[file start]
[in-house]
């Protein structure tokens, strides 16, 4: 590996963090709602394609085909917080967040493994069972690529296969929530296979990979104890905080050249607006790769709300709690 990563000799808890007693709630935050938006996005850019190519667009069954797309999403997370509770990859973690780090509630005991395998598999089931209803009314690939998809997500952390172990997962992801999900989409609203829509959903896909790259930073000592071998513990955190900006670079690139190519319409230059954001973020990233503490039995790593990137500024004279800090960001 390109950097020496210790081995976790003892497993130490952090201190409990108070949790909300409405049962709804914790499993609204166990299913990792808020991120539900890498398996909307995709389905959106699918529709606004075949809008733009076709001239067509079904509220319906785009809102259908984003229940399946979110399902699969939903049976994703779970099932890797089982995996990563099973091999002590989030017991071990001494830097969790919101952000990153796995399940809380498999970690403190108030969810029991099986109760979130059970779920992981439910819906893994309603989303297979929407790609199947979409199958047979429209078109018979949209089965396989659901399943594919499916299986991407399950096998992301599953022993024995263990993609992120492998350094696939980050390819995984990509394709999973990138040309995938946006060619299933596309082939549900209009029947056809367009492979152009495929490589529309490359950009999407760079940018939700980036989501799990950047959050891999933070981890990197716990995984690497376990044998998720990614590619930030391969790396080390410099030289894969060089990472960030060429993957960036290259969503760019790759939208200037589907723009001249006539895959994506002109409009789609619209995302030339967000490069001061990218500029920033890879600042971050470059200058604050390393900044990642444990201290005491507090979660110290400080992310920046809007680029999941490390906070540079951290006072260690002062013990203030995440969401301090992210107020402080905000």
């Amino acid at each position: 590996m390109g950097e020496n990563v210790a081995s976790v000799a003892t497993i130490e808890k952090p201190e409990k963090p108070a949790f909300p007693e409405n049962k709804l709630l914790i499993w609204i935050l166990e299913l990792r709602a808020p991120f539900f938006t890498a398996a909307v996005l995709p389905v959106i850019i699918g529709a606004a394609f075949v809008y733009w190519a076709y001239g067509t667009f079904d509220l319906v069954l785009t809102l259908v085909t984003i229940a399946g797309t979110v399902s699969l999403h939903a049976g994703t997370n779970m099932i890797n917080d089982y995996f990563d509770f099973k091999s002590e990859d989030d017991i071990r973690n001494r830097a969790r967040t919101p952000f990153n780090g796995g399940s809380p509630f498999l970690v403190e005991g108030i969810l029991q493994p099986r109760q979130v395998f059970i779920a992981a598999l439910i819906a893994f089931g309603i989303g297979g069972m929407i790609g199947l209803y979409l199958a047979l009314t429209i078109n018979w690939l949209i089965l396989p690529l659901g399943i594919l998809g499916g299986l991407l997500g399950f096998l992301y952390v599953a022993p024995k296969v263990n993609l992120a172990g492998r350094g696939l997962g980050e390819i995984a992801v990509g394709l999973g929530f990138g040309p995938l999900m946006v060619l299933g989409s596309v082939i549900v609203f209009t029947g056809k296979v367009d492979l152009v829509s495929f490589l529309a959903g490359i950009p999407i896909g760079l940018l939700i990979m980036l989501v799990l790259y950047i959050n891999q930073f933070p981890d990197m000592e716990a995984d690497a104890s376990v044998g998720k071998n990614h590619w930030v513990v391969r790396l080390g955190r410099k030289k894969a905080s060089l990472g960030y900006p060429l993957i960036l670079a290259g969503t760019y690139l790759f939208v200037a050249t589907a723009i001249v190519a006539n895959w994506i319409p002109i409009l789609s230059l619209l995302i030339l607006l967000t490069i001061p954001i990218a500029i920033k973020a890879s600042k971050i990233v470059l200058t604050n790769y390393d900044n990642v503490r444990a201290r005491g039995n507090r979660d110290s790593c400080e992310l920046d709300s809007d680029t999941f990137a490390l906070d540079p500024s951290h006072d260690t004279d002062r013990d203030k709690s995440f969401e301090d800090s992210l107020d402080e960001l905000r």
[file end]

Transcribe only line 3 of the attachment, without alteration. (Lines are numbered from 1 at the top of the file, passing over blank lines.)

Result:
């Amino acid at each position: 590996m390109g950097e020496n990563v210790a081995s976790v000799a003892t497993i130490e808890k952090p201190e409990k963090p108070a949790f909300p007693e409405n049962k709804l709630l914790i499993w609204i935050l166990e299913l990792r709602a808020p991120f539900f938006t890498a398996a909307v996005l995709p389905v959106i850019i699918g529709a606004a394609f075949v809008y733009w190519a076709y001239g067509t667009f079904d509220l319906v069954l785009t809102l259908v085909t984003i229940a399946g797309t979110v399902s699969l999403h939903a049976g994703t997370n779970m099932i890797n917080d089982y995996f990563d509770f099973k091999s002590e990859d989030d017991i071990r973690n001494r830097a969790r967040t919101p952000f990153n780090g796995g399940s809380p509630f498999l970690v403190e005991g108030i969810l029991q493994p099986r109760q979130v395998f059970i779920a992981a598999l439910i819906a893994f089931g309603i989303g297979g069972m929407i790609g199947l209803y979409l199958a047979l009314t429209i078109n018979w690939l949209i089965l396989p690529l659901g399943i594919l998809g499916g299986l991407l997500g399950f096998l992301y952390v599953a022993p024995k296969v263990n993609l992120a172990g492998r350094g696939l997962g980050e390819i995984a992801v990509g394709l999973g929530f990138g040309p995938l999900m946006v060619l299933g989409s596309v082939i549900v609203f209009t029947g056809k296979v367009d492979l152009v829509s495929f490589l529309a959903g490359i950009p999407i896909g760079l940018l939700i990979m980036l989501v799990l790259y950047i959050n891999q930073f933070p981890d990197m000592e716990a995984d690497a104890s376990v044998g998720k071998n990614h590619w930030v513990v391969r790396l080390g955190r410099k030289k894969a905080s060089l990472g960030y900006p060429l993957i960036l670079a290259g969503t760019y690139l790759f939208v200037a050249t589907a723009i001249v190519a006539n895959w994506i319409p002109i409009l789609s230059l619209l995302i030339l607006l967000t490069i001061p954001i990218a500029i920033k973020a890879s600042k971050i990233v470059l200058t604050n790769y390393d900044n990642v503490r444990a201290r005491g039995n507090r979660d110290s790593c400080e992310l920046d709300s809007d680029t999941f990137a490390l906070d540079p500024s951290h006072d260690t004279d002062r013990d203030k709690s995440f969401e301090d800090s992210l107020d402080e960001l905000r």